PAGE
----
Philosophy Expert ot Talk on Leo Strauss, Friedrich Nietzsche
(Posted March 13, 2006)
HUNTINGDON, PA. -- Barry Gilbert, an instructor in expository writing at Harvard University, will lecture a Juniata College on "Leo Strauss and His Legacy" at 7:30 p.m., Thursday, March 16, in Neff Lecture Hall in the von Liebig Center for Science on the Juniata campus.
Gilbert will give another talk on philosopher Friedrich Nietzsche titled "Nietzsche's Truth" at 4 p.m., Friday, in Neff Lecture Hall.
Both talks are free and open to the public.
Gilbert's talk on Leo Strauss, an influential political philosophy professor who taught at the University of Chicago, will focus on the philosophy behind Strauss' theories. Strauss's teaching career was controversial because he rejected the behavioral approach to the study of politics. As a political theorist, he emphasized finding hidden meanings in texts that were only for the enlightened few. These meanings, he taught, were hidden within language that may confuse the lay public. In addition, he believed the works of past philosophers, such as Plato or Aristotle, are not the product of Plato's era but are timeless.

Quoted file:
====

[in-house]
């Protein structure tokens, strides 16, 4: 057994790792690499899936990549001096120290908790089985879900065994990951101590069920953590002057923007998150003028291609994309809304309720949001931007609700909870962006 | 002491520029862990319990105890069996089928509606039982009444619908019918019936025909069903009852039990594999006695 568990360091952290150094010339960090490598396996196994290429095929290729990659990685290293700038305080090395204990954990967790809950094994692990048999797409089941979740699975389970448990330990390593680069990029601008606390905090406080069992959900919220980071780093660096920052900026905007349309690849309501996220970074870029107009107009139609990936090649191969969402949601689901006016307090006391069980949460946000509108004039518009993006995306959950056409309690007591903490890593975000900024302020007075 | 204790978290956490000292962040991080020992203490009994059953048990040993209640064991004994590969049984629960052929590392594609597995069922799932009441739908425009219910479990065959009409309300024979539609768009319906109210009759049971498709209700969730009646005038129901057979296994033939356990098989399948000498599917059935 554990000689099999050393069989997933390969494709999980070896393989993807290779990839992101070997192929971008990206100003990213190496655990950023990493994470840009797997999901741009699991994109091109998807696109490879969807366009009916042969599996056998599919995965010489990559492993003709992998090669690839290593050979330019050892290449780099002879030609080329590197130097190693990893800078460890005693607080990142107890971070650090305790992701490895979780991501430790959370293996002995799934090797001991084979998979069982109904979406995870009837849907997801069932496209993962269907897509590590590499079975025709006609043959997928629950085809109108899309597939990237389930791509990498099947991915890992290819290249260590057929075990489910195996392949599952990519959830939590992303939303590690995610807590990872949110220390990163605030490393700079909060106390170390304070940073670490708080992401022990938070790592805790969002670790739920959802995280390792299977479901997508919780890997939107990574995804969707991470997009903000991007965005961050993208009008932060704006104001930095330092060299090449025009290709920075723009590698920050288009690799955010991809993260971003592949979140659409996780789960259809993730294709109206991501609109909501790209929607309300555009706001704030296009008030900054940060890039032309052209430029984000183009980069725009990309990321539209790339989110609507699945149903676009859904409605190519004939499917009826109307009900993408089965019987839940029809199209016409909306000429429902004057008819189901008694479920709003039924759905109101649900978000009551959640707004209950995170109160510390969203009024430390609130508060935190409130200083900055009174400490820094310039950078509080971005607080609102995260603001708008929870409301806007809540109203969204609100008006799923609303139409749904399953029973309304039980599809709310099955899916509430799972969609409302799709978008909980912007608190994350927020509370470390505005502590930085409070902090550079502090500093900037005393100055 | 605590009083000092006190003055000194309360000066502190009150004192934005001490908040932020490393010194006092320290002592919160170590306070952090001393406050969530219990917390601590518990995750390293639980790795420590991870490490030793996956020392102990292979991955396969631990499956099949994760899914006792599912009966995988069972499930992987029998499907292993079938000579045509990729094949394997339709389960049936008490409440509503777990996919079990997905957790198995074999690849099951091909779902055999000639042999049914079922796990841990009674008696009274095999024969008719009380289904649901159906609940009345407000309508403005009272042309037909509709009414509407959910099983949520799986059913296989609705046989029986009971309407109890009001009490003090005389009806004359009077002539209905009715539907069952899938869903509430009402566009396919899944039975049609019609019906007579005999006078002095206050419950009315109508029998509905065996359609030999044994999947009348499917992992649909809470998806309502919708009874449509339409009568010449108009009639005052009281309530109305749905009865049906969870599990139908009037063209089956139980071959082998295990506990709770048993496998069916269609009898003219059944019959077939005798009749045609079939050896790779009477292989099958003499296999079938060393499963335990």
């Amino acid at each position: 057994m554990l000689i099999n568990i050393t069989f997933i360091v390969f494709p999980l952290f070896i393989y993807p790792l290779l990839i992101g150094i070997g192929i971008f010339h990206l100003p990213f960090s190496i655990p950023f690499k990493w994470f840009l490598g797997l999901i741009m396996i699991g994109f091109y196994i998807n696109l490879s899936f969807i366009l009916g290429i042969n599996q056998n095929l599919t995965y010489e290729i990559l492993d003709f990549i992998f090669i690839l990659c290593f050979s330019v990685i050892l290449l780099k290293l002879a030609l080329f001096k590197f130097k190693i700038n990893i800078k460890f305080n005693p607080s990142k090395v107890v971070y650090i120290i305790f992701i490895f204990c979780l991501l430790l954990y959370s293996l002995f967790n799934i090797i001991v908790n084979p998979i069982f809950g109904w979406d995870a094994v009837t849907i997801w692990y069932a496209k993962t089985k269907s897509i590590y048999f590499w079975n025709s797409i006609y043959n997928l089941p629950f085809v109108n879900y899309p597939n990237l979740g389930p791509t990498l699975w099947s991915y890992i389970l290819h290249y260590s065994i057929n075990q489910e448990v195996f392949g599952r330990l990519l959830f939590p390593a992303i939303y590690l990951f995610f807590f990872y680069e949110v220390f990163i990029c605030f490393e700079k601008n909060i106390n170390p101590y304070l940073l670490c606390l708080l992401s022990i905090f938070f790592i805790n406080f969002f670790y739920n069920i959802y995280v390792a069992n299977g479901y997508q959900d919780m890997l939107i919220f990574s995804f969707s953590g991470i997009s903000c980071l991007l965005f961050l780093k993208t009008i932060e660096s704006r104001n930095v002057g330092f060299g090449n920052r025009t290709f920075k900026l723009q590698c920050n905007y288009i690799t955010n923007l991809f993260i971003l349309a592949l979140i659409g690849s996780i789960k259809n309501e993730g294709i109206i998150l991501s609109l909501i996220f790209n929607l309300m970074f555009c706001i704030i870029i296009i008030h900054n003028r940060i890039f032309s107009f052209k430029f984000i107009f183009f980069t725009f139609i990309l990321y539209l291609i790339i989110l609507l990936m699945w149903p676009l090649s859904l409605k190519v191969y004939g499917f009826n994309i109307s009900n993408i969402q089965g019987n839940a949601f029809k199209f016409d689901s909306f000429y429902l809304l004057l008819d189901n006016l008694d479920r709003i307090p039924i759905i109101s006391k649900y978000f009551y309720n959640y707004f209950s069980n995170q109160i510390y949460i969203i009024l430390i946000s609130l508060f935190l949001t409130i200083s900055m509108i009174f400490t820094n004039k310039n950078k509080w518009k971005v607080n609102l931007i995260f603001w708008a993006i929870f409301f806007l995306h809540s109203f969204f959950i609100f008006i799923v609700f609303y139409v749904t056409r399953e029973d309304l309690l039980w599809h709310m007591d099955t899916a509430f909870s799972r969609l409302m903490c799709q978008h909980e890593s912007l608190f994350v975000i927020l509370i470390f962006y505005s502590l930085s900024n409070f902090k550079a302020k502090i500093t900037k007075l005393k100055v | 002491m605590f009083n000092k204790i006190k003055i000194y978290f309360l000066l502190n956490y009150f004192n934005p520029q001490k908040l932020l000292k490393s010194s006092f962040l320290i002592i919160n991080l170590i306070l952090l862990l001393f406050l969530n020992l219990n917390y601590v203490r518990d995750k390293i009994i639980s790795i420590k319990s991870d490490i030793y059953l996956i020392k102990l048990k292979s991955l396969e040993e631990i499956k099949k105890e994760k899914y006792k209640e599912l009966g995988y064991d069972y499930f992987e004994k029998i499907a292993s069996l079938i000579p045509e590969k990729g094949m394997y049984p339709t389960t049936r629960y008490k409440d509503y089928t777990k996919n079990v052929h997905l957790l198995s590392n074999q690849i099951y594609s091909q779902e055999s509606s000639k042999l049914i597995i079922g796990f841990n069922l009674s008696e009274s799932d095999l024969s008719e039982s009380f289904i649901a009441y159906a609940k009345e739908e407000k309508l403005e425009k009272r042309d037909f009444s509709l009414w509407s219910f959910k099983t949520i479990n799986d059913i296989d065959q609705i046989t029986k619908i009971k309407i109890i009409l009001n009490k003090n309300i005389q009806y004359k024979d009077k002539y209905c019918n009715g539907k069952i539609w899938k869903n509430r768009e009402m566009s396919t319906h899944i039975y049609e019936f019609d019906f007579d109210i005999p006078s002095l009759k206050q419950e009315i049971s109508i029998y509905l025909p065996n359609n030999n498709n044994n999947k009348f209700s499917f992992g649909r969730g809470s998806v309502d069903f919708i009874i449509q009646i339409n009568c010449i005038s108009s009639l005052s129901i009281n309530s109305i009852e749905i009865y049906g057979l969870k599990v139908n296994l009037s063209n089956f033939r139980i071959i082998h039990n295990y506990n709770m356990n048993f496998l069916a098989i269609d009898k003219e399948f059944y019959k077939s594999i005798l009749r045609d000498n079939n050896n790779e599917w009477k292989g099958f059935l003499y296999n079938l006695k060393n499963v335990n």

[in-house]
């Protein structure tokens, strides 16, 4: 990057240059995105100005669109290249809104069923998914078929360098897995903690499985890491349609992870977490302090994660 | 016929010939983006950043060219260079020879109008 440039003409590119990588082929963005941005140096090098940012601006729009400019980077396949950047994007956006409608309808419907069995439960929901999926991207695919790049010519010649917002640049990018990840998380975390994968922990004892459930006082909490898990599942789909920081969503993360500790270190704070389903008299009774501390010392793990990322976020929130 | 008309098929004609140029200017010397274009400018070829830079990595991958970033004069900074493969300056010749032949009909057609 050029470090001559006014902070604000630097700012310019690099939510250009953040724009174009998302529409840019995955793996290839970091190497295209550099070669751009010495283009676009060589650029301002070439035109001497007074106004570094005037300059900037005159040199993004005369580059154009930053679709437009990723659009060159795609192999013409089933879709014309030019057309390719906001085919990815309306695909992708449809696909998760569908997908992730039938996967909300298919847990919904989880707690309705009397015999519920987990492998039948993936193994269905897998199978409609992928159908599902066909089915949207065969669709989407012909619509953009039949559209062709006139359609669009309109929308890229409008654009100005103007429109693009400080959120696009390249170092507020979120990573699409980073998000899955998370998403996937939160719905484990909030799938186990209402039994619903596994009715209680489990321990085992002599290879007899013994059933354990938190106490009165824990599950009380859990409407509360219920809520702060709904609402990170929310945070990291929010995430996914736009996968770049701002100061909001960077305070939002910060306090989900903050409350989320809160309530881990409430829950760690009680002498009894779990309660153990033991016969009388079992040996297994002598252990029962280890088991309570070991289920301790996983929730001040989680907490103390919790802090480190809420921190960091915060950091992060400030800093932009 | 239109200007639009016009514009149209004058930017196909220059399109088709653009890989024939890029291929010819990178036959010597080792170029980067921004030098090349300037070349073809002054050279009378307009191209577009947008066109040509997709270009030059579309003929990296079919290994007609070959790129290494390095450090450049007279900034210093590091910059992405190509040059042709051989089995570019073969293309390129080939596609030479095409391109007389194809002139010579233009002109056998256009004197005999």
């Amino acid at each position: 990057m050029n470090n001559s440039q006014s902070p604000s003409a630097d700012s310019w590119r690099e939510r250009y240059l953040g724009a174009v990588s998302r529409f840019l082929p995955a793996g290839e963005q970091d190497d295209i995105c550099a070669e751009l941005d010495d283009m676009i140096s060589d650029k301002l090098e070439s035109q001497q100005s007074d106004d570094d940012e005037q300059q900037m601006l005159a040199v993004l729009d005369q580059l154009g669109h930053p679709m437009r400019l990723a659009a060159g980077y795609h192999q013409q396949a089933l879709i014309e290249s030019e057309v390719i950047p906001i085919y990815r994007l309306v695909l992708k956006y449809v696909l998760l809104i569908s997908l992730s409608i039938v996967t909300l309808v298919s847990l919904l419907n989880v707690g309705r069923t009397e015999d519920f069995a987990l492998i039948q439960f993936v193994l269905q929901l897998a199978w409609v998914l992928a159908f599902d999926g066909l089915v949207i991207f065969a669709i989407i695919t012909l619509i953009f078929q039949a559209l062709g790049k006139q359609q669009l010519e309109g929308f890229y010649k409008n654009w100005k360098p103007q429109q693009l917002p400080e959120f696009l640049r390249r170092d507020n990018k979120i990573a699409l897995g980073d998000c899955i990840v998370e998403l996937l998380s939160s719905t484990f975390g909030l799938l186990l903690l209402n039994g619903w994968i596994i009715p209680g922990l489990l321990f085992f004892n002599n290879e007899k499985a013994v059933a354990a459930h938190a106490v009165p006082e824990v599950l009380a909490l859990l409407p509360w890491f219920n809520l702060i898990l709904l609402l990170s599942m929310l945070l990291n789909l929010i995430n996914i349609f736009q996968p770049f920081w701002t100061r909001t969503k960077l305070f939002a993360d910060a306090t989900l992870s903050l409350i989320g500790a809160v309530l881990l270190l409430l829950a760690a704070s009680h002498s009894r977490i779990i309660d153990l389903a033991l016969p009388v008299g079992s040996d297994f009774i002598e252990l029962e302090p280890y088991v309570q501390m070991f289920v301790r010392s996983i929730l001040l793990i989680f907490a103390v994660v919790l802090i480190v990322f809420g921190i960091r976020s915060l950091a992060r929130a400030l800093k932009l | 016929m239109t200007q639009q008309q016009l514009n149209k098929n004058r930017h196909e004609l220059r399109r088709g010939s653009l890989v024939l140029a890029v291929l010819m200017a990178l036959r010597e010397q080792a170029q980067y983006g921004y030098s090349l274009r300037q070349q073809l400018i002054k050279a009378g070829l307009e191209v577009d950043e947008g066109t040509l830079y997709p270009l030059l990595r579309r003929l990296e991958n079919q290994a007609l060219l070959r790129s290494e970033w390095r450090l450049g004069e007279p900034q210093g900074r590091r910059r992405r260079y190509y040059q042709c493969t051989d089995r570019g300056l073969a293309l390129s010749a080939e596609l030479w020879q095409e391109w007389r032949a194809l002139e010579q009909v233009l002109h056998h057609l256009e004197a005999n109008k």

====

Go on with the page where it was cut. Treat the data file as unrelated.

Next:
In recent days, media and political reporters have linked Strauss' beliefs to the neoconservative movement in Republican politics. In addition, such writers as George Packer, author of "The Assassin's Gate" link Strauss' influence to the architects of the Iraq war, such as Paul Wolfowitz, now president of the World Bank, and Douglas Feith.
His talk on Nietzsche will take a similar tack in explaining how the German philosopher reached his beliefs on politics and history.
Gilbert started his academic career in 1999 as a visiting lecturer in philosophy at Trinity College in Hartford, Conn. In 2001, he taught at Boston University as a lecturer in philosophy. He also taught at Phillips Academy in Andover, Mass. in 1996 and 1998 as a summer mentor/teacher.
He earned a bachelor's degree in philosophy in 1991 from Haverford College, in Haverford, Pa. in 1991. He earned a master's degree in philosophy in 1994 from Penn State University and went on to earn a doctoral degree in philosophy in 2006 from Boston University.
His areas of expertise include political philosophy and the life and ideas of Friedrich Nietzsche.
Contact April Feagley at firstname.lastname@example.org or (814) 641-3131 for more information.